Relatively Speaking

The photo for this post is of a kind that has been widely debated in photographic periodicals for the last year or so, which is somewhat silly actually, and the heart of it is whether water should be rendered in full detail or if the ghostly blurring of its motion is an acceptable representation. Just as with the endless debate over the use of Photoshop™, this lightening rod seems to be losing none of its ability to draw a strike from any photographers within earshot. Of course in the long run there really is no right or wrong way of doing this and the diatribes end up being lost amongst the chatter just like the waves and ripples that drew them out in the first place. It is all relative, isn’t it? Points of view and opinions do nothing in these regions because they are simply expressions of things that exist solely within the person of the observer. As much as they may rant or rationalize there is no more substance to it than the air aspirated to speak it out.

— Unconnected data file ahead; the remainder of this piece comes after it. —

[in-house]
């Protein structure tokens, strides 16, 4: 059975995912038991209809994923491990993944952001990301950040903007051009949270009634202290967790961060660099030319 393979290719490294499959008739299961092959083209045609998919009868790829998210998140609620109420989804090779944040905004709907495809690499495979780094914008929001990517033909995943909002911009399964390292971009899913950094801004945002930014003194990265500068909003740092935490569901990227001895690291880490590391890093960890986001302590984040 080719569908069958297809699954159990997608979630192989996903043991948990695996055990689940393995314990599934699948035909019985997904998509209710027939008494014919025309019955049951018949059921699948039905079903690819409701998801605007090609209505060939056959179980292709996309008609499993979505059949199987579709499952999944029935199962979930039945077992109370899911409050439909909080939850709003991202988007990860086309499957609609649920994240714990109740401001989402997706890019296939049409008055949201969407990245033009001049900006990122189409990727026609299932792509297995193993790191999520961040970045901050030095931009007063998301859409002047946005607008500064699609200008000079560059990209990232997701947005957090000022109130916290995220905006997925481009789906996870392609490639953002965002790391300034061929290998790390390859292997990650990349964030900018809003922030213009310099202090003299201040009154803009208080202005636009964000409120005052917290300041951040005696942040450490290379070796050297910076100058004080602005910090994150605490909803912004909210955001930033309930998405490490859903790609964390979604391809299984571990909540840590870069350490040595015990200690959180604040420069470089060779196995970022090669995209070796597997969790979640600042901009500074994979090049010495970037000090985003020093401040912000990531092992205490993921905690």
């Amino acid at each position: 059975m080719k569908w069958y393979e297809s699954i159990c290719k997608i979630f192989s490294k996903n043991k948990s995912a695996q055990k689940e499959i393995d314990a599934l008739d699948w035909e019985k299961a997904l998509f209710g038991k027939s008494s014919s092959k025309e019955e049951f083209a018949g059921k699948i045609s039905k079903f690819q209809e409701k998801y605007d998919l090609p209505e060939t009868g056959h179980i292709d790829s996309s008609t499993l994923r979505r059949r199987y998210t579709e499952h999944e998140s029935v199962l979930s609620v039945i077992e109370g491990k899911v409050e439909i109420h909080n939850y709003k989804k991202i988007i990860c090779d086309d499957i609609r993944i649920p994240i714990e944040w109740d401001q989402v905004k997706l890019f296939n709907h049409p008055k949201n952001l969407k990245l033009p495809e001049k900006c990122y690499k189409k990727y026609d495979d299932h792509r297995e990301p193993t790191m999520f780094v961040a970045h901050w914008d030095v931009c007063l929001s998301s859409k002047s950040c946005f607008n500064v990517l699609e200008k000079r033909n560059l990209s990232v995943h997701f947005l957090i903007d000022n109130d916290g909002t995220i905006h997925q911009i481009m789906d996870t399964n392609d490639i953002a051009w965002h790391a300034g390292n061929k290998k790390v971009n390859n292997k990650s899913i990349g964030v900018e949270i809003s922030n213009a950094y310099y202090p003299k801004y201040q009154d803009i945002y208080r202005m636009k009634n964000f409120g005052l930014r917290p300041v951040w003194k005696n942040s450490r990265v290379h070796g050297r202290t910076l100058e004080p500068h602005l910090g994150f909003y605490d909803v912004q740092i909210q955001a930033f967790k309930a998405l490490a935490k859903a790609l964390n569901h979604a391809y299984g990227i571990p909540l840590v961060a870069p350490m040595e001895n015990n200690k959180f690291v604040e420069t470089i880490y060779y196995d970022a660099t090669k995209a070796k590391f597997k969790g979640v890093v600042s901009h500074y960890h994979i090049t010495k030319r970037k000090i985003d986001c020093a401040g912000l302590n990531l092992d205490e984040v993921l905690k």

Of course there are places where this is not so true. Take for example the moral relativism that has emerged from our societies’ efforts towards tolerance and understanding. The idea that if something works for you then that’s good for you, but it doesn’t mean it will work for anyone else has become our way of tolerating views and even actions that are contrary to our own. The deeper truth here, though, is that this is allowing us to simply ignore things that we do not want to deal with. We constantly crash into the realities of our moral choices like blindfolded participants in a daily demolition derby. Moral relativism very nicely allows us to write off the damages we inflict, but the tell is in our responses to the collisions we endure at the hands of others. This is where the substance shows itself. This is where the wheels fall off. This is where we show that we don’t really believe the lie, it just lets us keep the blindfold on. It’s more comfortable than taking it off and looking in the mirror; and would we like who we see?

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